University of the Pacific announced Tuesday a $5.6 million grant award that will expand access to mental health services at K-12 schools within San Joaquin Valley.

The grant was awarded to UOP's Benerd College and is the second-largest allocation given to the university in its history. Benerd College focuses on counseling, psychology, teaching, health professions education and other educational areas.

Funding for the five-year grant was made possible through the U.S. Department of Education and will cover the cost of tuition for graduate students in Benerd's counseling and school psychology programs.

“This grant will make a marked difference for our area schools, which are struggling to meet the mental health needs of their students,” project lead and associate professor Amy Scott Brown said in a press release. “Schools are often the first — and sometimes only — resource for students to access mental health care.”

According to UOP, eight graduate students per year will provide mental health services to schools in high demand in the region over the five years of the grant.

Data provided by the university showed that one school district in the San Joaquin Valley has three school psychologists and three counselors to provide services to more than 6,600 students, leaving a severe shortage of services for students.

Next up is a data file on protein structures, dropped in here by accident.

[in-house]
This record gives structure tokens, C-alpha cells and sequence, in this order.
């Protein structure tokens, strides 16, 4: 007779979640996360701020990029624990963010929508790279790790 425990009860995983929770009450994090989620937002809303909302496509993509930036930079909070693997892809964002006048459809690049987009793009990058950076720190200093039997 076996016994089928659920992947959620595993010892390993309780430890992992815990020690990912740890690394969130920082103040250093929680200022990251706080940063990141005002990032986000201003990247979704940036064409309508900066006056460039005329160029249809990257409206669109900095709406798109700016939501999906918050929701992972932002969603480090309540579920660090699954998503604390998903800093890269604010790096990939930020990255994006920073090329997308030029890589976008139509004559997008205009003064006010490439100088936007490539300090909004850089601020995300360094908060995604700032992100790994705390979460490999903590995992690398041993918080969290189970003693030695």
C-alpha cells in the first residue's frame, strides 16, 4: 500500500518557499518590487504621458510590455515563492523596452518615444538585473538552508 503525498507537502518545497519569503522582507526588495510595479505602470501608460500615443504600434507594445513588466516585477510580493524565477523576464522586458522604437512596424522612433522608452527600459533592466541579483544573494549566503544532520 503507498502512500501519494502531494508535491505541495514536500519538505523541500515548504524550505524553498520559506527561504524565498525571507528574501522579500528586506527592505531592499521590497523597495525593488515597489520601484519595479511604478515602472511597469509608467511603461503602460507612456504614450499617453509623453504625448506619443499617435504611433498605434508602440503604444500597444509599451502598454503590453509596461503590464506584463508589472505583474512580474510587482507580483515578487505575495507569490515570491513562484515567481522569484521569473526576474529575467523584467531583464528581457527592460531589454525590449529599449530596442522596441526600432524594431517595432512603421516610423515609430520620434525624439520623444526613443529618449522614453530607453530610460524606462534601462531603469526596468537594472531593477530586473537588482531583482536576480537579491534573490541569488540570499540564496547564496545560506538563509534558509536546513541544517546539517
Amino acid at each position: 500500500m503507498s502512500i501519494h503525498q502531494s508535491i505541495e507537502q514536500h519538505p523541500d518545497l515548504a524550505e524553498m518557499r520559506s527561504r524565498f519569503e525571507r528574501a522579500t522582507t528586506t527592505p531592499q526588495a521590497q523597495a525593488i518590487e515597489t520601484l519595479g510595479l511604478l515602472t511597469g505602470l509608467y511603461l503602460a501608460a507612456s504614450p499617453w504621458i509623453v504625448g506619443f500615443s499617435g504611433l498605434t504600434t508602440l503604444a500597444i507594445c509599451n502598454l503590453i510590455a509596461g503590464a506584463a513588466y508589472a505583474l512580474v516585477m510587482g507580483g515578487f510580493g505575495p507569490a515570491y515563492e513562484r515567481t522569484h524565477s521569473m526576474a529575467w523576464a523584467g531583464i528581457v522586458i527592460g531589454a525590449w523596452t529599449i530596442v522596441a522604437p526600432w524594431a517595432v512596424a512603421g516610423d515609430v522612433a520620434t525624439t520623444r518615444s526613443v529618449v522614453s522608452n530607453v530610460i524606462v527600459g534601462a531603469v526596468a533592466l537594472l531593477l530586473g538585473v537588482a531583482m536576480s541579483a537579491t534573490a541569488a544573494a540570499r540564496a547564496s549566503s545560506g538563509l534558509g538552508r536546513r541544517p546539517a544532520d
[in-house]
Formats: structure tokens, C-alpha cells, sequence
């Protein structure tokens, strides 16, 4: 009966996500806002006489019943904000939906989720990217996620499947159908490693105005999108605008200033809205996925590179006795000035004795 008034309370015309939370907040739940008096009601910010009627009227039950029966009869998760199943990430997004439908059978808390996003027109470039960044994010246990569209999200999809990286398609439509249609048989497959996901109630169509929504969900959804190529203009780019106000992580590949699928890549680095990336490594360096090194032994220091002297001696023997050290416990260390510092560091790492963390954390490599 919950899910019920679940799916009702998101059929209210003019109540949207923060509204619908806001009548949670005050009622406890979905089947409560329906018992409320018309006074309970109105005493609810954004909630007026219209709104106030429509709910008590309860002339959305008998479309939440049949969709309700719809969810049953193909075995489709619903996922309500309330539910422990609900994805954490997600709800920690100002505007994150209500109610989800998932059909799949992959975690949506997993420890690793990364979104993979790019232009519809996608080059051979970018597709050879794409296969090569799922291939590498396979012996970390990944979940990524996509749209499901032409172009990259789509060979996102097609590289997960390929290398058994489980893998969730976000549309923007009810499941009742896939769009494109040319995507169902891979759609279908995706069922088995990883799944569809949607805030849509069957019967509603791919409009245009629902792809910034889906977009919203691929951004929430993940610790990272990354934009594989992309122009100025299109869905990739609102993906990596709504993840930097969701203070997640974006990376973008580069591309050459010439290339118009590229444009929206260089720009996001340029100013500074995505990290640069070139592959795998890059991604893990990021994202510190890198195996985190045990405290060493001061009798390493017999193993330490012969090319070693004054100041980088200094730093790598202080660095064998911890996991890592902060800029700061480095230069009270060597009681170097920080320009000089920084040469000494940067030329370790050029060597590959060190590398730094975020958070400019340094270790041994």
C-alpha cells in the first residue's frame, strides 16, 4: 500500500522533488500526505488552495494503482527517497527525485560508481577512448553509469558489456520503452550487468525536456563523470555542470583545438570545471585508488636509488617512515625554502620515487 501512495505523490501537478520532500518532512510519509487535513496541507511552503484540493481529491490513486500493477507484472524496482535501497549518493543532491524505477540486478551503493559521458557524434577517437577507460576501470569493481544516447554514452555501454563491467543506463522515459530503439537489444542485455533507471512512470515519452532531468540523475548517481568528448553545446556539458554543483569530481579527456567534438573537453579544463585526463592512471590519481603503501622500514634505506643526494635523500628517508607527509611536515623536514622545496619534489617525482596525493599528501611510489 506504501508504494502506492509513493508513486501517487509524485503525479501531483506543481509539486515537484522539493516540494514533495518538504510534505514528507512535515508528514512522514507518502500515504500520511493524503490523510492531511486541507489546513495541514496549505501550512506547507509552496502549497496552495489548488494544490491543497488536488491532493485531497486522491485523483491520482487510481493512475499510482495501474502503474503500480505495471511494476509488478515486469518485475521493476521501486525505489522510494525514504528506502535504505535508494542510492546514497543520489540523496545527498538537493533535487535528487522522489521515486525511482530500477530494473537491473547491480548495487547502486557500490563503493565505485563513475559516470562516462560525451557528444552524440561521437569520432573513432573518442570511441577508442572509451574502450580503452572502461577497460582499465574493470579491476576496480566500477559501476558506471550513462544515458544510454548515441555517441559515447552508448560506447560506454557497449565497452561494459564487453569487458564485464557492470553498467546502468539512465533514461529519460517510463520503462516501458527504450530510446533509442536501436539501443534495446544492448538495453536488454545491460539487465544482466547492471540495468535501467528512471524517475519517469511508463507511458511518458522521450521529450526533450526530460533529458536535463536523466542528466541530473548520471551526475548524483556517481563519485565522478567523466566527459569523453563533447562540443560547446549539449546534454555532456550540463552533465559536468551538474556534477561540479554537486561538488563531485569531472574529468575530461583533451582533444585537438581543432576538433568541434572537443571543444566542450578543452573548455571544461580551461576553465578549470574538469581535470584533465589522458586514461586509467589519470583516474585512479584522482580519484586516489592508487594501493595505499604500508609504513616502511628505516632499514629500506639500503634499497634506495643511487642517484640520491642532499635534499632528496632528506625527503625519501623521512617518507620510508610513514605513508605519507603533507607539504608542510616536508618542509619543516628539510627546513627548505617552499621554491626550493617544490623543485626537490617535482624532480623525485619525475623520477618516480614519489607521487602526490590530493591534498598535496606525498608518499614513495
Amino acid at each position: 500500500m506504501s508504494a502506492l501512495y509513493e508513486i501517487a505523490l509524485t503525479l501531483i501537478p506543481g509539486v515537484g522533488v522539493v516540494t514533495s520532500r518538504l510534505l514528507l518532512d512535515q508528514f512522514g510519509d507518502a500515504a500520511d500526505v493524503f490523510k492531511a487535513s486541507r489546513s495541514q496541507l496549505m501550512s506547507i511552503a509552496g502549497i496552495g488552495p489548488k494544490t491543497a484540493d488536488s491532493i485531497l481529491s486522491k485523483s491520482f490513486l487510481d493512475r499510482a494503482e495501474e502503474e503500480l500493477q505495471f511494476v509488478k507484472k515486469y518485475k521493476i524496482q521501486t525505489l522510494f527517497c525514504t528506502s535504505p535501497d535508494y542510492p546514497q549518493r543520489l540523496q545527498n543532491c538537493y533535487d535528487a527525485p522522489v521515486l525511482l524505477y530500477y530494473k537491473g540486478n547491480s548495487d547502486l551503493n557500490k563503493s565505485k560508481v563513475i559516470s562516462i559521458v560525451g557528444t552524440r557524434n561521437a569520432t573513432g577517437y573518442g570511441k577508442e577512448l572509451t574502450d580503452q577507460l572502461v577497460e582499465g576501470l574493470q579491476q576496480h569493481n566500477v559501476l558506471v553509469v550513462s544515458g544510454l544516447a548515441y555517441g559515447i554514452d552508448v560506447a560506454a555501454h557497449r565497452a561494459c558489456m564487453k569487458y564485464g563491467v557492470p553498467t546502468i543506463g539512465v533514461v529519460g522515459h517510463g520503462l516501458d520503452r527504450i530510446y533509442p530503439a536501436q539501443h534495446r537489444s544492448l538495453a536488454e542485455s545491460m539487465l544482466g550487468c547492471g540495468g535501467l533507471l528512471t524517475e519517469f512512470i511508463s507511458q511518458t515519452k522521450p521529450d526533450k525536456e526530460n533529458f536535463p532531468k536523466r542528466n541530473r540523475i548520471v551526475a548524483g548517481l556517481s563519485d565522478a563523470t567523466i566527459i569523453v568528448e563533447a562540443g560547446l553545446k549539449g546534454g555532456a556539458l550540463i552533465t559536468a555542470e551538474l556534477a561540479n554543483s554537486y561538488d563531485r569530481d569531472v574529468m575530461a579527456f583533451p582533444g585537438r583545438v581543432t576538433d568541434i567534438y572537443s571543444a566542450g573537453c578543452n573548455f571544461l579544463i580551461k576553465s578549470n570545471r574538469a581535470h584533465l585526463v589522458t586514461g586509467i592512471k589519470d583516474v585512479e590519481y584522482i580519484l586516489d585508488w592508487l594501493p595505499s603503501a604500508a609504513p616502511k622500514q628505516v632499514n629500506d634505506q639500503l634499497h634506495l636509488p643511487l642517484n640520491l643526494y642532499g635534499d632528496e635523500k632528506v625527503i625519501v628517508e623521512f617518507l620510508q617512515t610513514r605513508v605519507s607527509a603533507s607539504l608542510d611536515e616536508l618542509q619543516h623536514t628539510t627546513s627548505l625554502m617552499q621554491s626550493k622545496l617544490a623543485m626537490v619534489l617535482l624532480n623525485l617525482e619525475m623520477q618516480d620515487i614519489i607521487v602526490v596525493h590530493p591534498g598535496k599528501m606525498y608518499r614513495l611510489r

“I'm excited to intern in a high-needs district and provide much-needed mental health services to the school-aged population,” UOP student Victoria Pacajoj Santos said in the university's press release.

Additionally, graduate students who speak different languages will be sent to areas where counselors and psychologists are vital.

Schools that will be helped through the grant include Empire Union School District, Escalon Unified School District, Great Valley Academy Modesto, Great Valley Academy Salida, Hickman Community Charter District, Linden Unified School District, Merced City School District, Merced Union High School District, New Jerusalem School District, Salida Union School District and all school districts and a charter school in Tuolumne County.

Jamie Hughes, assistant superintendent of educational and student services for Linden Unified School District, called the partnership “much needed” for the community in order to expand and provide more mental health access.

The university said preference for tuition coverage will be given to people identified by school districts with an interest in becoming mental health service providers, people who live in nearby communities and those who are bilingual.

Leave a comment

Your email address will not be published. Required fields are marked *